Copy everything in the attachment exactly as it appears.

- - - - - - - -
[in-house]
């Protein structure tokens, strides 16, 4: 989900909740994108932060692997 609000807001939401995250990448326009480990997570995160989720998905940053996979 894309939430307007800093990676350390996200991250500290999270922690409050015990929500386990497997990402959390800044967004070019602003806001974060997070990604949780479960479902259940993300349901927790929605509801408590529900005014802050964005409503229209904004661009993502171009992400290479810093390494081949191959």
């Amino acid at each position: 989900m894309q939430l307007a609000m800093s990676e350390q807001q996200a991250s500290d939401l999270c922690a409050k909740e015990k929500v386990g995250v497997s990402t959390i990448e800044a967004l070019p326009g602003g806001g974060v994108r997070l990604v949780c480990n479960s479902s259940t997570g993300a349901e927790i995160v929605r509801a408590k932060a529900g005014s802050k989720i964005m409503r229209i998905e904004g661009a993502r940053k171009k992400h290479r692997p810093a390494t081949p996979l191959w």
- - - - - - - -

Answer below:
[in-house]
């Protein structure tokens, strides 16, 4: 989900909740994108932060692997 609000807001939401995250990448326009480990997570995160989720998905940053996979 894309939430307007800093990676350390996200991250500290999270922690409050015990929500386990497997990402959390800044967004070019602003806001974060997070990604949780479960479902259940993300349901927790929605509801408590529900005014802050964005409503229209904004661009993502171009992400290479810093390494081949191959």
């Amino acid at each position: 989900m894309q939430l307007a609000m800093s990676e350390q807001q996200a991250s500290d939401l999270c922690a409050k909740e015990k929500v386990g995250v497997s990402t959390i990448e800044a967004l070019p326009g602003g806001g974060v994108r997070l990604v949780c480990n479960s479902s259940t997570g993300a349901e927790i995160v929605r509801a408590k932060a529900g005014s802050k989720i964005m409503r229209i998905e904004g661009a993502r940053k171009k992400h290479r692997p810093a390494t081949p996979l191959w």